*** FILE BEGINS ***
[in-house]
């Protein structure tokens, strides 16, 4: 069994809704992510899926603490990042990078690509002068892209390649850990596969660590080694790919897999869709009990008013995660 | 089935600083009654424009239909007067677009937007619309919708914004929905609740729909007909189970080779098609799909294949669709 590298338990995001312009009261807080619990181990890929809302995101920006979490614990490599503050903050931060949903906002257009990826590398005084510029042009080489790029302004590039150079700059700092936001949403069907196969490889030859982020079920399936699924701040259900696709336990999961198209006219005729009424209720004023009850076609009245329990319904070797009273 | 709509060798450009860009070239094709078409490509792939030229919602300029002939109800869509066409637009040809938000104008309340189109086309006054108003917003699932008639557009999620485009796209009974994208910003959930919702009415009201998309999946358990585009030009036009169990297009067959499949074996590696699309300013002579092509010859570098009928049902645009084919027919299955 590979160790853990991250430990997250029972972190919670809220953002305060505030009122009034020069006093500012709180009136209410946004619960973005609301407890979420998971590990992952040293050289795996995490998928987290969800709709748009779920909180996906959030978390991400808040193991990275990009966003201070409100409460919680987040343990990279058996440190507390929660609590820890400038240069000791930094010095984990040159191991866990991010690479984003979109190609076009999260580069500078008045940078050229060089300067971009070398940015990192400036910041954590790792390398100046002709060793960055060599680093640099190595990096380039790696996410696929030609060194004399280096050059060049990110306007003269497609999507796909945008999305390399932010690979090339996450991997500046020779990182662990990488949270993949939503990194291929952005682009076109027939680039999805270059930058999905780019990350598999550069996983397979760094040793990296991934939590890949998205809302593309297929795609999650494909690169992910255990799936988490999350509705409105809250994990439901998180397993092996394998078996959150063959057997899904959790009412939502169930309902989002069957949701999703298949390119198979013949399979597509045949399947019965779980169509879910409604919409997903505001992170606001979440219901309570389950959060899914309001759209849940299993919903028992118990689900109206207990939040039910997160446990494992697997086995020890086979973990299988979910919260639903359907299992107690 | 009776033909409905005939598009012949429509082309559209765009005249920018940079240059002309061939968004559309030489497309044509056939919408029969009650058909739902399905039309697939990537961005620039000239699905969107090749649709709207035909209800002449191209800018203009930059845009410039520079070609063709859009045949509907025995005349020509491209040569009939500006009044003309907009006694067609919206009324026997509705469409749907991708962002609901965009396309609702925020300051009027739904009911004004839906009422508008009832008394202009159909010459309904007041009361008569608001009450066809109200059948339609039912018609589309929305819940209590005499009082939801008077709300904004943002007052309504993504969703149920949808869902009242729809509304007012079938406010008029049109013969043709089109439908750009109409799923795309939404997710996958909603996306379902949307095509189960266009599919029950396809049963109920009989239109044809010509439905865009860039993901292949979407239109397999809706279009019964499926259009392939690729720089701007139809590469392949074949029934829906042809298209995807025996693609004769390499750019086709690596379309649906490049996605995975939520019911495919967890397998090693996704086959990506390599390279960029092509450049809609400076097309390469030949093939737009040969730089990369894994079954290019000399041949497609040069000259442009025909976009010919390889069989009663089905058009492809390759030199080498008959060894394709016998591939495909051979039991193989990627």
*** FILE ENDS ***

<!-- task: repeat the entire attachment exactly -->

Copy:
[in-house]
């Protein structure tokens, strides 16, 4: 069994809704992510899926603490990042990078690509002068892209390649850990596969660590080694790919897999869709009990008013995660 | 089935600083009654424009239909007067677009937007619309919708914004929905609740729909007909189970080779098609799909294949669709 590298338990995001312009009261807080619990181990890929809302995101920006979490614990490599503050903050931060949903906002257009990826590398005084510029042009080489790029302004590039150079700059700092936001949403069907196969490889030859982020079920399936699924701040259900696709336990999961198209006219005729009424209720004023009850076609009245329990319904070797009273 | 709509060798450009860009070239094709078409490509792939030229919602300029002939109800869509066409637009040809938000104008309340189109086309006054108003917003699932008639557009999620485009796209009974994208910003959930919702009415009201998309999946358990585009030009036009169990297009067959499949074996590696699309300013002579092509010859570098009928049902645009084919027919299955 590979160790853990991250430990997250029972972190919670809220953002305060505030009122009034020069006093500012709180009136209410946004619960973005609301407890979420998971590990992952040293050289795996995490998928987290969800709709748009779920909180996906959030978390991400808040193991990275990009966003201070409100409460919680987040343990990279058996440190507390929660609590820890400038240069000791930094010095984990040159191991866990991010690479984003979109190609076009999260580069500078008045940078050229060089300067971009070398940015990192400036910041954590790792390398100046002709060793960055060599680093640099190595990096380039790696996410696929030609060194004399280096050059060049990110306007003269497609999507796909945008999305390399932010690979090339996450991997500046020779990182662990990488949270993949939503990194291929952005682009076109027939680039999805270059930058999905780019990350598999550069996983397979760094040793990296991934939590890949998205809302593309297929795609999650494909690169992910255990799936988490999350509705409105809250994990439901998180397993092996394998078996959150063959057997899904959790009412939502169930309902989002069957949701999703298949390119198979013949399979597509045949399947019965779980169509879910409604919409997903505001992170606001979440219901309570389950959060899914309001759209849940299993919903028992118990689900109206207990939040039910997160446990494992697997086995020890086979973990299988979910919260639903359907299992107690 | 009776033909409905005939598009012949429509082309559209765009005249920018940079240059002309061939968004559309030489497309044509056939919408029969009650058909739902399905039309697939990537961005620039000239699905969107090749649709709207035909209800002449191209800018203009930059845009410039520079070609063709859009045949509907025995005349020509491209040569009939500006009044003309907009006694067609919206009324026997509705469409749907991708962002609901965009396309609702925020300051009027739904009911004004839906009422508008009832008394202009159909010459309904007041009361008569608001009450066809109200059948339609039912018609589309929305819940209590005499009082939801008077709300904004943002007052309504993504969703149920949808869902009242729809509304007012079938406010008029049109013969043709089109439908750009109409799923795309939404997710996958909603996306379902949307095509189960266009599919029950396809049963109920009989239109044809010509439905865009860039993901292949979407239109397999809706279009019964499926259009392939690729720089701007139809590469392949074949029934829906042809298209995807025996693609004769390499750019086709690596379309649906490049996605995975939520019911495919967890397998090693996704086959990506390599390279960029092509450049809609400076097309390469030949093939737009040969730089990369894994079954290019000399041949497609040069000259442009025909976009010919390889069989009663089905058009492809390759030199080498008959060894394709016998591939495909051979039991193989990627």